A few days ago Advertising Standards Authority director-general Chris Graham was on the Today programme publicly bemoaning the wretched quality of internet regulation.
The background to this ostensibly strange cri de coeur from one of its chief regulators was the soaring number of complaints about online advertising. Last year, they climbed 33 per cent – enabling online to claim the dubious honour of being the third most criticised medium after television and the national press – ahead of that traditional pet hate, direct mail. It would be a surprise if this trend were in any way to diminish during 2007.
Graham’s unease about the situation is well founded. From the point of view of regulatory enforcement, the internet resembles nothing so much as the Wild West. When it comes to law and order, somehow it’s always the responsibility of the sheriff in the next county.
Frustratingly for the ASA, its own writ does not run very far. Yes, it has responsibility for ensuring that paid-for advertising, whether display, search, email or virals, complies with the CAP self-regulatory code that binds other media; which might at first sight seem a pretty comprehensive range of powers. But it is the chinks in the panoply that we should concentrate upon. These, after all, are what can make internet marketing communications so controversial. Oddly, anything appearing on online social networks and (even more bizarrely) company websites (outside explicit promotions) counts as editorial content and is therefore beyond the ASA’s remit.
The Wild West revisited
Of course, it is precisely this anarchic, final frontier flavour which so attracts certain brands and their agencies. Like feckless ’Forty-Niners, they think they can’t fail to strike gold.
You can see their point. Wherever you look in the sphere of traditional media, the dead hand of regulation, manipulated by political and societal pressures, is gradually choking off the more conventional creative outlet.
But brands need to be very careful when exploiting new media; it is not a cost-free ride. A good case in point has been Nestlé’s artful attempt to sidestep the spirit of soon-to-be-implemented CAP and Ofcom regulations with its ice-lolly brand Fab, which is co-owned by Richmond Food.
The brand developed an integrated campaign to celebrate its 40th birthday, featuring ads on GMTV, iVillage and MSN which urged parents – and their children – to visit myfabland.com, a specially created site. Once there, in the so-called editorial environment, children could participate in games and enter a competition to design a Fab bedroom.
What’s wrong with that, you may ask? The companies have simply used a clever integrated campaign to drive traffic to their website, where the kids can play a few innocent games.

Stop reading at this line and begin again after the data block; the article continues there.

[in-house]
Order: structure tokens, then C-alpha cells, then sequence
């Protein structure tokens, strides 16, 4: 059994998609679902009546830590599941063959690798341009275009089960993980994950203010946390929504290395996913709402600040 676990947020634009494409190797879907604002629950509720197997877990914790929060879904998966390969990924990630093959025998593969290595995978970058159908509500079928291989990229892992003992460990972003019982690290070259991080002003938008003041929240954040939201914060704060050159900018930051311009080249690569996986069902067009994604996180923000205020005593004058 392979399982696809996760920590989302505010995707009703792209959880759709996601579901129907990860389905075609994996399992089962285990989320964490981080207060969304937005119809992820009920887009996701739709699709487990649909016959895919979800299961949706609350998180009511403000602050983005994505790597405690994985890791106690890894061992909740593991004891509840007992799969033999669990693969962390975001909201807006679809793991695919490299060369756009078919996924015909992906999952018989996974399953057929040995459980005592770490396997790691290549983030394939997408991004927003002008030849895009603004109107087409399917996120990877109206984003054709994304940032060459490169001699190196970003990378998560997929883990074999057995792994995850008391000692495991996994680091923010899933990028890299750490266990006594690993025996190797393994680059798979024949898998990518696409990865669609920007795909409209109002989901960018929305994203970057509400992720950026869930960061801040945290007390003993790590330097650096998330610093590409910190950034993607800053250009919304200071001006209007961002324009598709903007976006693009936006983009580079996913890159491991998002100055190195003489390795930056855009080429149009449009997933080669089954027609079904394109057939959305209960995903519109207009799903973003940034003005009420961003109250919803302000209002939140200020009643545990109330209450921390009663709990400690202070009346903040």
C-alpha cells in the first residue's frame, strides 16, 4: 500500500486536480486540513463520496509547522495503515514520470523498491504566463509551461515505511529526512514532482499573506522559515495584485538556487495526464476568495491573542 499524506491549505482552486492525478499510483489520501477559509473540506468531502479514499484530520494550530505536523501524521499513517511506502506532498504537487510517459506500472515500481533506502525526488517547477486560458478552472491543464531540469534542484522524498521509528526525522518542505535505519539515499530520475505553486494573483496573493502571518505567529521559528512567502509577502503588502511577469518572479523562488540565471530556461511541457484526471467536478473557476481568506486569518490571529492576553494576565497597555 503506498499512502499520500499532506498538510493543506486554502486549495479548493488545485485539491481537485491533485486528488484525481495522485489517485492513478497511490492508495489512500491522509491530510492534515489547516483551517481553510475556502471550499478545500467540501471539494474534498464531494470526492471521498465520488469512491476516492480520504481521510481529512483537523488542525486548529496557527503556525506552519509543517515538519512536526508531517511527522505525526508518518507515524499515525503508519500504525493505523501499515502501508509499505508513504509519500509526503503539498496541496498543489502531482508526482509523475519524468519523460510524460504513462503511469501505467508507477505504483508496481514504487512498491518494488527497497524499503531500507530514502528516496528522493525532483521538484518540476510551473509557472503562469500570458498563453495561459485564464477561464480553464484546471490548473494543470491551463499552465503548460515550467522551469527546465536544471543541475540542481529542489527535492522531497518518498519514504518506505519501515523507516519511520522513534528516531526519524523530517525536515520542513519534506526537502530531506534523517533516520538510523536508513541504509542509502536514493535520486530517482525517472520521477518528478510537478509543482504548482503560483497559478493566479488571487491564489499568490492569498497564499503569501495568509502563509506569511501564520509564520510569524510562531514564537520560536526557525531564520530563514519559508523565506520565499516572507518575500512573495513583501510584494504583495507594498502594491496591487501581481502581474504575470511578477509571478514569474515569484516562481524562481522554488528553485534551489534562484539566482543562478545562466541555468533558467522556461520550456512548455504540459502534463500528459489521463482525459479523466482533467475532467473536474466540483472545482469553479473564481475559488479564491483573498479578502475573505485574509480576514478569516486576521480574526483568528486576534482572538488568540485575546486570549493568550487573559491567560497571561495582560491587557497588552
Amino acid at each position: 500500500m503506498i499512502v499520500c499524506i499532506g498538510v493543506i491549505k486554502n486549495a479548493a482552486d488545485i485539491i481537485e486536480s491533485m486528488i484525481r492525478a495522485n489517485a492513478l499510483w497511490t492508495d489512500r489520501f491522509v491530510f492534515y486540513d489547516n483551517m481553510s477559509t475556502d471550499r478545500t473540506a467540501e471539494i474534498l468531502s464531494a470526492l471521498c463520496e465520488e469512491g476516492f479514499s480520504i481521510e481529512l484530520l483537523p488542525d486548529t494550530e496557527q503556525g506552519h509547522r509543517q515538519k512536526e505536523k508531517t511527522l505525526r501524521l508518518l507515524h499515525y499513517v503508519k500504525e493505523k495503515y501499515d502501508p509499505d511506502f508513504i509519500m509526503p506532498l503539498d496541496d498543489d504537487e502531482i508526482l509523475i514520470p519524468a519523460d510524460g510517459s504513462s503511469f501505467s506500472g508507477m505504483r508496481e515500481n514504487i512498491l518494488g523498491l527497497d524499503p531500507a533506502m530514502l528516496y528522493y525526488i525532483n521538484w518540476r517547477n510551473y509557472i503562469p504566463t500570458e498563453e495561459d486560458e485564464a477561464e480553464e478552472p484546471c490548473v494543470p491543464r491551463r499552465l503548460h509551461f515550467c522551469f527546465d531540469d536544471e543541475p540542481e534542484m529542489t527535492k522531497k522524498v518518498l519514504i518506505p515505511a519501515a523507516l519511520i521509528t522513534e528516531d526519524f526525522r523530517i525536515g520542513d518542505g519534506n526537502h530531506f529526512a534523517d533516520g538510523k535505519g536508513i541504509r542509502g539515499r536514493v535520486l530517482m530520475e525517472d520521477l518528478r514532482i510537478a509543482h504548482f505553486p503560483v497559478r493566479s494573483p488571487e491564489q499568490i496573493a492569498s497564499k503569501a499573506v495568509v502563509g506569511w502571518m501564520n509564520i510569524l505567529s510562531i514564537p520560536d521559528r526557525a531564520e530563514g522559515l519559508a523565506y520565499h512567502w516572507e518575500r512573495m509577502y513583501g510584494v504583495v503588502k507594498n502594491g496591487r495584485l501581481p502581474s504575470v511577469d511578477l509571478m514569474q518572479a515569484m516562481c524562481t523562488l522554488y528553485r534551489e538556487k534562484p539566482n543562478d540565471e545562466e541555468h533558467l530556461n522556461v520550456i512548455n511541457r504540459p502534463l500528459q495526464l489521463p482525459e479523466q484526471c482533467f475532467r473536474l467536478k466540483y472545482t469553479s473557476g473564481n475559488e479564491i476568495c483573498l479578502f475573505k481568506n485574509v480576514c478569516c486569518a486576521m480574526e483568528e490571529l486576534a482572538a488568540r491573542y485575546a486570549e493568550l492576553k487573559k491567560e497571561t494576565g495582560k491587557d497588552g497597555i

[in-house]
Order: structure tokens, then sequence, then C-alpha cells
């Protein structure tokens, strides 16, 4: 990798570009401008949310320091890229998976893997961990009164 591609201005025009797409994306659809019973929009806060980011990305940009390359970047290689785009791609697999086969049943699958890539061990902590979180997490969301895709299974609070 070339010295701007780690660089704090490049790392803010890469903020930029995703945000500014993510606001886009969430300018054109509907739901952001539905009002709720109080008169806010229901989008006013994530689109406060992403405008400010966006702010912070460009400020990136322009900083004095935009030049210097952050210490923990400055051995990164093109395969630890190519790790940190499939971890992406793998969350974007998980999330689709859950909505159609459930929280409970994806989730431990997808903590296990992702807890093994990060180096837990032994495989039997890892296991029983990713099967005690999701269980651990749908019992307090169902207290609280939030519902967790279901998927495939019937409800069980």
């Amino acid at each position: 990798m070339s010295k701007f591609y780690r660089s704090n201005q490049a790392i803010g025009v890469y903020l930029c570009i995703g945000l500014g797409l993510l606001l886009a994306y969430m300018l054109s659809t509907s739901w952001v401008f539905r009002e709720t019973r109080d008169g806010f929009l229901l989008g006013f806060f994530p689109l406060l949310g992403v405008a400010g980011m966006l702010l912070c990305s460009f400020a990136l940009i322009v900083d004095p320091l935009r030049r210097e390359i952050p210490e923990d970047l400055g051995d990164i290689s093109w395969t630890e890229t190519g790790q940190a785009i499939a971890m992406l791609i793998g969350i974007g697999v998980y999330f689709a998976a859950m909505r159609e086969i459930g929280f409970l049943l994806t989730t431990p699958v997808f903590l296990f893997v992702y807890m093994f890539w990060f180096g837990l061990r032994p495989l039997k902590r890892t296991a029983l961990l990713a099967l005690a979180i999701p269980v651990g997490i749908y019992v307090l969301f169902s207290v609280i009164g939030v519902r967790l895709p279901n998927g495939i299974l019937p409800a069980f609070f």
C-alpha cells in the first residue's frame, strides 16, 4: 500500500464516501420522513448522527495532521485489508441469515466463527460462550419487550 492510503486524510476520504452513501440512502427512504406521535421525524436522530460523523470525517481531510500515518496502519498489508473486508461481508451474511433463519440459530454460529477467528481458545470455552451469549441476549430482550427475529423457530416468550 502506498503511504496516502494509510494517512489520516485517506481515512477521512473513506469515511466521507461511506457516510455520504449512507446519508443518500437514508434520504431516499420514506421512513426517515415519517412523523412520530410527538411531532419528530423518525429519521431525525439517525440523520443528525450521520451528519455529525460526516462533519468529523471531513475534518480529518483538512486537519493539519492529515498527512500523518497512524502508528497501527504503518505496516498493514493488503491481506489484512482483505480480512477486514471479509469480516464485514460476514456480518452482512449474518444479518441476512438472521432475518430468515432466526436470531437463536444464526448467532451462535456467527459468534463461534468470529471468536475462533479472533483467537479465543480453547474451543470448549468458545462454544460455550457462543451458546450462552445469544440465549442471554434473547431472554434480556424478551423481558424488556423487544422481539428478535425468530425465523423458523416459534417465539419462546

But plenty, within and without the industry, would retort: “Not so innocent.” And suggest that this is pester power by another route. The trouble is, once there is a public backlash against this sort of thing, the whole industry becomes tarnished, not simply the participating brands.
Brandhouse planning director Warwick Cairns eloquently made the same point in last week’s magazine, while commenting on another controversial example of this budding website genre. Mattel’s Barbie Girl online social network has been accused (by behavioural experts among others) of encouraging premature sexualisation among young girls.
Noting our increasing tendency to blame social problems on anyone else but ourselves – and pass the responsibility onto corporate and governmental agencies – he said: “Mattel and other children’s brands have to be careful they don’t get blamed for encouraging all sorts of social and health problems that are (in reality) caused by inactivity and less interaction with other people.”
Precisely. We could also cite Second Life, a virtual reality site which has been attracting major brands like a magnet, but recently became mired in a ‘grooming’ controversy, resulting from inadequate regulation.
The internet does indeed offer remarkable marketing opportunities for those creative enough to exploit them. But when any child over about four can access a commercial site, the idea of all that site’s content being labelled “editorial” is frankly ludicrous.
The sooner this loophole is closed the better: for the sake of the industry, for brands; and indeed for the regulators themselves – who will otherwise lose credibility.
The alternative is a government-inspired crackdown, that will have all the subtlety of a policeman’s truncheon.